Disk Drill, a new data recovery program for Mac OS X, has been introduced with the goal of keeping your files safe from permanent deletion. It works to prevent data loss in the first place with its unique Recovery Vault feature.
Nobody wants to use data recovery software. After all, it means a disaster has struck your digital life and you’re franticly trying to pick up the pieces. When such a stressful ordeal occurs, having a safety net to fall back on can be invaluable. Cleverfiles, a Mac software developer, hopes their new Disk Drill data recovery application can be that safety net.
Introduction to Disk Drill
Disk Drill is available in four different versions: Basic (free), Pro ($89), Expert ($169), and Enterprise ($299). Most folks will only need to worry about the Basic and Pro versions, though, so let’s focus on those. I’ve had some time to test Disk Drill and get familiar with how it works and, overall, I’m quite impressed with what Cleverfiles has put together.
When you first launch Disk Drill, it greets you with a quick setup screen. This is where the software’s most important feature – Recovery Vault – can be enabled, but more on that later. The first thing you’ll probably want to do is browse through Disk Drill’s 9-step product tour. It’s a fantastic way to get acquainted with the software’s features and user interface. I really like how they set expectations upfront and explained exactly what the program can and cannot do. Those unfamiliar with how data recovery works will certainly appreciate it.
Mac data recovery features
Now, back to Recovery Vault. When a file is deleted from an HFS+ formatted drive in Mac OS X, all of its meta data is permanently lost. This includes the file name, location, size, and other properties. The actual raw file is still hidden on the drive until it gets overwritten by something else, but you’d have a heck of a time figuring out what to recover with no identifiable information available. That’s where Recovery Vault comes in. When this feature is enabled on your hard drive, it keeps an index of meta data for any file you delete. So in the event that you accidentally delete something and later realize you need to recover it, your chances of actually getting the data back will be much better. Recovery Vault doesn’t take up precious hard drive space and doesn’t slow your Mac down as it runs in the background, so it’s kind of a no-brainer. This kind of preventative measure could come in very handy during a meltdown.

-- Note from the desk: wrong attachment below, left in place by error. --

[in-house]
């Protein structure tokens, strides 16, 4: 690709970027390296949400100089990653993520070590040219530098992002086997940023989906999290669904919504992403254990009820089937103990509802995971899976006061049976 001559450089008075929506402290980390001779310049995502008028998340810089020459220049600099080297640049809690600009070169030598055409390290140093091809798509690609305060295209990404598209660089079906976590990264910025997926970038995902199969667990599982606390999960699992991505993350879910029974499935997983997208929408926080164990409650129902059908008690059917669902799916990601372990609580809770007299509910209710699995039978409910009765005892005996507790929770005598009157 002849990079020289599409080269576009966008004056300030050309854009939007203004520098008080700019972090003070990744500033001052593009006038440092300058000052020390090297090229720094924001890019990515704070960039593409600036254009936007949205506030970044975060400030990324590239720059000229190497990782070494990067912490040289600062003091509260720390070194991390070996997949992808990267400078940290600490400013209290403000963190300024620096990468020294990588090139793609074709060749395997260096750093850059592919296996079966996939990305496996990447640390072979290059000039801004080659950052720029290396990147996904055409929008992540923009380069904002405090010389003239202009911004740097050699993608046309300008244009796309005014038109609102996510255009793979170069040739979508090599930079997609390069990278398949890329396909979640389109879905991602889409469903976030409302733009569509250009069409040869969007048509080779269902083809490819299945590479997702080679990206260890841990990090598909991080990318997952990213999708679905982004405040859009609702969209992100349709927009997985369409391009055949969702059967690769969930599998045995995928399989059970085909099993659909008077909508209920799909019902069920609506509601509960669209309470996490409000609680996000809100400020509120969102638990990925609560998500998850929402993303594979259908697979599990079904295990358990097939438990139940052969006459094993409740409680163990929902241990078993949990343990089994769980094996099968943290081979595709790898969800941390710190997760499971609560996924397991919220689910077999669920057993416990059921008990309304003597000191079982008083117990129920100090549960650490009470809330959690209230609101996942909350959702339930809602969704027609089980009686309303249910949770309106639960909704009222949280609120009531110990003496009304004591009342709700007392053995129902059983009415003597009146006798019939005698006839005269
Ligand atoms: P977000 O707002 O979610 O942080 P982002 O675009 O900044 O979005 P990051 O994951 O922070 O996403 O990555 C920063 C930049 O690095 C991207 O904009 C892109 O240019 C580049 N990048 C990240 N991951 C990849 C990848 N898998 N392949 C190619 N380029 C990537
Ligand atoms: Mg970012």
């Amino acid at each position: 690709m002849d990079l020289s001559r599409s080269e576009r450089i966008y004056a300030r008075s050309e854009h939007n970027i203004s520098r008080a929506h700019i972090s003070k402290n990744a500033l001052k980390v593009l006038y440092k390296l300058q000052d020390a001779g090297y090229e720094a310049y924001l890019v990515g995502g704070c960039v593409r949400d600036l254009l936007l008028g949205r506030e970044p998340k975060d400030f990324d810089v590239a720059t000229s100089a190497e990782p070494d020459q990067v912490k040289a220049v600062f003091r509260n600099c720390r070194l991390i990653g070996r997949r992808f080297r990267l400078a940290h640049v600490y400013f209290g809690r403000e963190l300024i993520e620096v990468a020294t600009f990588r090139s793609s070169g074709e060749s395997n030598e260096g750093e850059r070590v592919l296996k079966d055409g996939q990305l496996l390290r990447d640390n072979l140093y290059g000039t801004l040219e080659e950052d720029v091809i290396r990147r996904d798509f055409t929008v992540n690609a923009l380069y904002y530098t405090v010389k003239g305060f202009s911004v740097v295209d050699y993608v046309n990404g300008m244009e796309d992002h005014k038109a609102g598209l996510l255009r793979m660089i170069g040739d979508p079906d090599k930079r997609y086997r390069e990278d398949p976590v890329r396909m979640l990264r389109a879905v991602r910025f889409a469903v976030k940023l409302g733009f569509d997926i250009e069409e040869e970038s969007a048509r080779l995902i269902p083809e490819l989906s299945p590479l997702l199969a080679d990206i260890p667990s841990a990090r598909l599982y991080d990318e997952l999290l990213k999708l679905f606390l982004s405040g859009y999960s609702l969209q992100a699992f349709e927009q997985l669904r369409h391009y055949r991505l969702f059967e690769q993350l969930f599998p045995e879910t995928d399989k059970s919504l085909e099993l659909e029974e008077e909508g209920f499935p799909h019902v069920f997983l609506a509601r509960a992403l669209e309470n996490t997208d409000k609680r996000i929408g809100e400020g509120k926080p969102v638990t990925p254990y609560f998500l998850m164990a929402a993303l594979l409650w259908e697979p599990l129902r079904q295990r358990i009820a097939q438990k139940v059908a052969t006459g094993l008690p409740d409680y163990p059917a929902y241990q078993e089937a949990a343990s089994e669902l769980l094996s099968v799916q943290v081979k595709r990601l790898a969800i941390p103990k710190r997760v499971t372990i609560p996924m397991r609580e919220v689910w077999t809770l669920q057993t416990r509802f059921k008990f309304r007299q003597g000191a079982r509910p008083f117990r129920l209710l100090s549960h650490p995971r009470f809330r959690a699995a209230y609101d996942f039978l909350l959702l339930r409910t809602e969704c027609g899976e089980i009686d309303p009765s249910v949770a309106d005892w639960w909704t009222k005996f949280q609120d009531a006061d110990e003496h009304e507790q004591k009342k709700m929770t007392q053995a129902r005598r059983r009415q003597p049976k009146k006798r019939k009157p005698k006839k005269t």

Disk Drill doesn’t require you to use Recovery Vault, though. You can recover data from any mountable drive (formatted HFS+, FAT, or NTFS) such as an external hard drive, USB flash drive, camera memory card, iPod classic, etc. Just go to Recover Data mode, select the disk, and choose a recovery method. Quick Scan will take just a few minutes to return a list of recently deleted files to recover on a healthy, undamaged disk. Deep Scan takes much longer and might be necessary in cases where the file system was screwed up, formatted, partitioned, etc.
Even more helpful is Disk Drill’s ability to make a copy of an entire disk or partition as a DMG file. So if your flash drive is failing, for example, and you don’t think it will survive a deep scan, just back it up to your main hard drive as a disk image. Then you can scan the DMG from there, without fear that it will fail midway through. Entire missing or deleted partitions can be recovered as well.
A few more notes about Disk Drill: You can preview a file before you recover it using Quick Look, so you know you’re getting exactly what you’re looking for. There are search and filtering features as well, to help you locate specific types of files with certain attributes. You can even pause a Deep Scan and continue it later, if you don’t have time to let it finish all at once. And, finally, there are S.M.A.R.T. hard disk monitoring tools that notify you if your drive is at risk of failing soon.
Clearly, there is a lot to like about Disk Drill. It’s simple, well-organized, and most importantly – it works a majority of the time. I was able to see and undelete files I got rid of long ago with just a few clicks. As with all data recovery software, however, your mileage may vary. It all depends on how long ago the data was deleted and if anything has overwritten that part of the drive.
Please be aware that Recovery Vault is not a backup system. It serves as a helpful tool to get your documents, images, music, videos, etc. back more easily in the event they are not properly backed up. You should still use software like Time Machine or SuperDuper! to regularly back up your data to an external device.
Disk Drill Basic gives you Recovery Vault and the ability to scan for lost data for free. To actually recover deleted files, you’ll have to purchase Disk Drill Pro for $89 from the Cleverfiles website. The developers have been kind enough to offer all of MacYourself’s visitors a 20% off coupon on all versions of Disk Drill. Just enter MACYOURSELF as the promo code during checkout to receive the discount. Despite the high cost, Disk Drill is definitely recommended in the unfortunate event you might need to recover data on your Mac.